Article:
An approximate rendering of "The Quad" as christened by a real estate agent.

In this edition of the Listen Local podcast Jasmin Koerber and Rigoberto Hernandez chat about San Francisco’s obsession with names. The Chron recently published an article detailing some of these names and we explore some of the most interesting ones. Take a listen.

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Rigoberto Hernandez

Rigoberto Hernandez is a journalism student at San Francisco State University. He has interned at The Oregonian and The Orange County Register, but prefers to report on the Mission District. In his spare time he can be found riding his bike around the city, going to Giants games and admiring the Stable building.

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  1. Neighborhood are nebulous: they do not have hard borders like a state or a county or a zip code. There’s a core and then there’s a blend into other neighborhoods. People striving to brand their sub neighboorhood clearly have too much time on their hands. Who really cares if you live in La Lengua or Bernal Heights?

  2. More ridiculous shit from realtors.

    According to this map, my small street in the Castro is only 3/4 in the “Quad”. A house on my part of the street is considered a quad house, yet if you go across the street from my house it is not in the quad,

    1. Bro, that’s how ALL borders work! There is always a last street, etc. sorry ’bout that.

      1. The Mission is crying out to be sub-divided into more coherent and meaningful districts, because it covers such a large and disparate area.

        Bernal Heights has had a separate identity since forever although some see that as a kissing cousin of the Mission.

        Liberty Hill and Mission Dolores have carved themselves out as distinct entities for a long time now. I’ve seen the term “Mission Creek” used for the aspirational Harrison Street corridor. And the rather ugly acronym NEMIZ has currency too.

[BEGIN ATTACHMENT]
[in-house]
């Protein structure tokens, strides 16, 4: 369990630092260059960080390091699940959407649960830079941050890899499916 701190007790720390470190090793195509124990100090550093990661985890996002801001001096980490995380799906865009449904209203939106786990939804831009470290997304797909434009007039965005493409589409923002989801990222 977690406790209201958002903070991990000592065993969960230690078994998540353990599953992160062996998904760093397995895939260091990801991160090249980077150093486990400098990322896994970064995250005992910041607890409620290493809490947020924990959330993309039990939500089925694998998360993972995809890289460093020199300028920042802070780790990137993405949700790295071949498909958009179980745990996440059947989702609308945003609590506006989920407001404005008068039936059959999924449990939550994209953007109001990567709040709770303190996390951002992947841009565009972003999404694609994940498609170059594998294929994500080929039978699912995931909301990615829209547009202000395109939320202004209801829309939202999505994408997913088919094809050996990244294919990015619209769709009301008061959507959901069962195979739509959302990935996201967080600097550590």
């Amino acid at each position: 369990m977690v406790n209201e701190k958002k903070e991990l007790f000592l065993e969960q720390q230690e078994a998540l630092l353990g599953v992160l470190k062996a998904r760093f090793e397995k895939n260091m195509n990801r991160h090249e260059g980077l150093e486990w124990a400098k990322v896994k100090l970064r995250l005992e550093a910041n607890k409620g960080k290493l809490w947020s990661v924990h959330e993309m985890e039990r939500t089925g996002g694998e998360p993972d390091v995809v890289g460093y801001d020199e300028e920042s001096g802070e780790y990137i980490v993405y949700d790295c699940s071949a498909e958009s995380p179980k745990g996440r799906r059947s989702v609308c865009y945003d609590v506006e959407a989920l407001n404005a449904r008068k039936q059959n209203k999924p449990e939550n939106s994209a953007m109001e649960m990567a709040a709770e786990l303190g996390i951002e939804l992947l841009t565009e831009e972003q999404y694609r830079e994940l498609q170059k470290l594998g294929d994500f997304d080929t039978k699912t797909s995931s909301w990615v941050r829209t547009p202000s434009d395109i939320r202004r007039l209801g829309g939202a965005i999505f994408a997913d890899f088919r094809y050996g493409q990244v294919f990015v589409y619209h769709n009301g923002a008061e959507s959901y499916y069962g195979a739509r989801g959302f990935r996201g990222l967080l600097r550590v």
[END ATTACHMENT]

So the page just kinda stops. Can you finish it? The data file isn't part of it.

It’s all harmless fun, unless you’re the kind of person who takes everything way too seriously.

        I think a major schism should be made between the industrial/commercial district to the east, the Hispanic density centered around 24th Street, and the leafy, affluent part of the Mission west of Valencia.

  3. Marketers are basically slaves to you, the potential consumer. If you reject anything they offer, they must slavishly follow to “close the deal”, even if it’s theoretical. Just correct them every single time they misspeak. Like a child.

  4. I’m glad you guys explained this but… why do we care what people call “micro” hoods? Who cares? Its marketing! Its fun. If you don’t like it, don’t use it.

    Also, by most ML commenter standards Jasmin Koerber does not sounds like a “true native”. She’s German!

    Anyway, I like to production quality of the clip. More please!

    1. Yay,”marketing is fun!” Rebranding stuff to get people who otherwise would not to buy stuff with no concern to the consequences. Advertising is hate speech.

      1. “Advertising is Hate Speech” is one of the most ridiculous comments I’ve ever seen on this site. And that’s saying something considering some of the things people post here.

        Advertisers do not take money out of people’s wallets. It’s a choice to spend your money.

        1. Messaging people with psychologically designed interventions to convince them to purchase stuff because advertisers and their customers do not trust people to inform themselves and make their own choices is where the hate speech originates.